Book Review: Combating Cult Mind Control

hassanIn 1990, Steven Hassan courageously published the book, Combating Cult Mind Control: The #1 Best Selling Guide To Protection, Rescue, and Recovery from Destructive Cults. Now, 25 years later, Hassan has published an updated edition. Here is my book review, and brief introduction to Steven Hassan.

Who is Steven Hassan?

For anyone unfamiliar with Hassan or his work, here are some highlights.

Mr. Hassan was deceptively recruited into Sun Myung Moon’s Unification Church at the age of 19, while a student at Queens College. He spent the next 27 months recruiting and indoctrinating new members, fundraising, and doing political campaigning. He personally met with Sun Myung Moon on many occasions in leadership sessions. Mr. Hassan ultimately rose to the rank of Assistant Director of the Unification Church at National Headquarters.

He is an accomplished author, counselor and respected expert in the field of undue influence and religious control. Here are his major accomplishments:

  • BITE model – determining and identifying cult control
  • Strategic Interactive Approach – addressing cult control
  • Ending the Game – program for educating sex trafficking victims
  • Lectures – given at Harvard University, U.C.L.A., Yale University, Stanford University, John Hopkins University, M.I.T, Hong Kong University, American Psychological Association Convention (2001), American Psychological Association Eastern Regional Convention (2001), The American Counseling Association National Convention, The American Bar Association’s Conference on Tort and Religion
  • Media coverage – With almost 40 years of cult awareness activism, Hassan’s insightful perspective and expert commentary have made him the definitive source for hundreds of national and international media outlets including: 60 Minutes, CNN, Fox News, Good Morning America, Larry King Live, Los Angeles Times, New York Times, Newsweek, Night Line, NPR, Oprah Winfrey Show, The O’Reilly Factor, The Today Show, The Wall Street Journal, USA Today and Washington Post.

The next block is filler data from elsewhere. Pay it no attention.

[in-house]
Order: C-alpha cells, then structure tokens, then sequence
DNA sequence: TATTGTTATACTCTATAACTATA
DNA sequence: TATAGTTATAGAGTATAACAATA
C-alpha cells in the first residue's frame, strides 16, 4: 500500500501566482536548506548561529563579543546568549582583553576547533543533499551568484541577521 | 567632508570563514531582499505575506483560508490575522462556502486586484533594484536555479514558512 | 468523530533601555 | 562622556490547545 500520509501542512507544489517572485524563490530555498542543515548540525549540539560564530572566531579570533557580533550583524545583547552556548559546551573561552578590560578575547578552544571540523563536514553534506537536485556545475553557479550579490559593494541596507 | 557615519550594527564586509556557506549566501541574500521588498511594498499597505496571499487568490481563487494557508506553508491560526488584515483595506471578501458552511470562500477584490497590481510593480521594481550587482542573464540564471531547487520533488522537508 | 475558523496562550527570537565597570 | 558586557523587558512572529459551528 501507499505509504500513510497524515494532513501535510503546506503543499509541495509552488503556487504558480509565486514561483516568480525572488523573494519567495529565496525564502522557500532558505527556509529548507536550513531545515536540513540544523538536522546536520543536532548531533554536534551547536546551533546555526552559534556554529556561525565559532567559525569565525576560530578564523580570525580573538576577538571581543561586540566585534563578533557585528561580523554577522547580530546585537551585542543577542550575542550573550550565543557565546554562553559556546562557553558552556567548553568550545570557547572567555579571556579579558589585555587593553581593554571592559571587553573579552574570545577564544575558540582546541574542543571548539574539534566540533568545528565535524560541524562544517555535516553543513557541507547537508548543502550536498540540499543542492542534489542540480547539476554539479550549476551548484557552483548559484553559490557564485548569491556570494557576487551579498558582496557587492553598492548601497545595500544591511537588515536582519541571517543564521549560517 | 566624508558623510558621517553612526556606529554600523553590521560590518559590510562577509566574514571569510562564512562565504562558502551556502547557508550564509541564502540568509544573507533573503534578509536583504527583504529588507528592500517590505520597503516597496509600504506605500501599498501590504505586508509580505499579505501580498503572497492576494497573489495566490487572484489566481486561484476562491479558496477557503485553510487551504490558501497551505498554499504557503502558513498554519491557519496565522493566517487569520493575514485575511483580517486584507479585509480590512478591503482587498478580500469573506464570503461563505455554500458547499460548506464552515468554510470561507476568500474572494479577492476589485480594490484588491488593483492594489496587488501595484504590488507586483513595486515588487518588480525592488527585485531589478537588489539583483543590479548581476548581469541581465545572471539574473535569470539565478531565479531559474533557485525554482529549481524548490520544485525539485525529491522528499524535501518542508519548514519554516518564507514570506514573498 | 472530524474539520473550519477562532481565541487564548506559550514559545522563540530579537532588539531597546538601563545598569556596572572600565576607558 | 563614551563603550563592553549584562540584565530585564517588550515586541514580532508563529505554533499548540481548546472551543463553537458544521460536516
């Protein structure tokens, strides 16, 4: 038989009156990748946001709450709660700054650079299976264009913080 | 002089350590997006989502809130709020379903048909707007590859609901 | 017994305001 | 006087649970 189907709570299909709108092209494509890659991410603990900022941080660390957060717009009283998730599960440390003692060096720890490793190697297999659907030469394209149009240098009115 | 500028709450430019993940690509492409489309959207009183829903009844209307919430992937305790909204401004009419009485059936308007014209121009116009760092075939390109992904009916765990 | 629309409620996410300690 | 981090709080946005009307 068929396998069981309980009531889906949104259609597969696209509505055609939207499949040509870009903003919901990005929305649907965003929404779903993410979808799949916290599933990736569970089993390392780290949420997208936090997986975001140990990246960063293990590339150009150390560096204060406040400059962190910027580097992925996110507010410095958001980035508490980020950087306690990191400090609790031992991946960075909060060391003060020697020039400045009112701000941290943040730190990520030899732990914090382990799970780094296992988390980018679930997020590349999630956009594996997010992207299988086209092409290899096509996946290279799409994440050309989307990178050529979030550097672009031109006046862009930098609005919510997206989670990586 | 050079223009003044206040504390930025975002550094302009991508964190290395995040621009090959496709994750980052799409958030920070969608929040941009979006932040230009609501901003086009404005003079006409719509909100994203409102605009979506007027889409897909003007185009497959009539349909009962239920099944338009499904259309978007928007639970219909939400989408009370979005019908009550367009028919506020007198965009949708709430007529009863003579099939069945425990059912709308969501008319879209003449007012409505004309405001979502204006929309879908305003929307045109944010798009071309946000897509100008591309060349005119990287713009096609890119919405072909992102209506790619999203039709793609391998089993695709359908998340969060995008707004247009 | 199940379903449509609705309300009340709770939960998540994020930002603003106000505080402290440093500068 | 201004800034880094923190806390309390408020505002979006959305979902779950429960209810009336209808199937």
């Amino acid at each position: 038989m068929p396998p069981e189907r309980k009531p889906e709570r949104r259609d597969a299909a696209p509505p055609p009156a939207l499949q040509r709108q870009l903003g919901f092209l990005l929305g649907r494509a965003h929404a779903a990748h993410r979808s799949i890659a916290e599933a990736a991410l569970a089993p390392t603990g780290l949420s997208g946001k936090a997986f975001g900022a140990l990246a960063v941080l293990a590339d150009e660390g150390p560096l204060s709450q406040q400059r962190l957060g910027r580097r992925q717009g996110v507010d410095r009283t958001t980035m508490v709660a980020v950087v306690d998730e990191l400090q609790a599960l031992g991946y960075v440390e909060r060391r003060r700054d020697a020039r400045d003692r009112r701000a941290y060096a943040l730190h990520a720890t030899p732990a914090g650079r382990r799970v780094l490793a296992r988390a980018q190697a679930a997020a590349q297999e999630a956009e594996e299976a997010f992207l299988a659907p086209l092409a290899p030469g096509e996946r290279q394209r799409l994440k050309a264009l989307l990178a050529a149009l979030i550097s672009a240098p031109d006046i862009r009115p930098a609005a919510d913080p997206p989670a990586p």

• Freedom of Mind Resource Center Inc. – founded by Hassan, it is a consulting and publishing organization dedicated to helping people to become psychologically empowered, upholding human rights, promoting consumer awareness and exposing abuses of destructive cult groups.

Rooted in the Best

The praise for Hassan’s work is lengthy. Here is what the late Dr. Singer had to say about his book Combating Cult Mind Control: The #1 Best Selling Guide To Protection, Rescue, and Recovery from Destructive Cults

“…A major contribution…For the first time, a skilled and ethical exit counselor has spelled out the details of the complicated yet understandable process of helping free a human being from the bondage of mental manipulation…..Steven Hassan has written a ‘how to do something about it’ book.”

–Margaret Singer, Ph.D., Department of Psychology, University of California, Berkeley

Telling his own story

The book begins with a look into Hassan’s life as a college student being recruited into the Moonie organization. For me this was both difficult and fascinating to read. It was as if I was stepping back in time, back to 1987 in my own life and my own recruitment into a different Korean Bible organization. It was uncanny how much of what Hassan told of his own story mirrored my experience.

Affirming the current problem

Hassan does a really good job in this 25th anniversary edition of explaining how and why his work is so much needed. The number of cults in America has not dwindled, but in fact has exploded. The sad aspect, as Hassan recounts it, is that many do not know the Moonies or think they are no longer active. Most of the public does not remember Jonestown. This book was eye-opening.

Telling other’s stories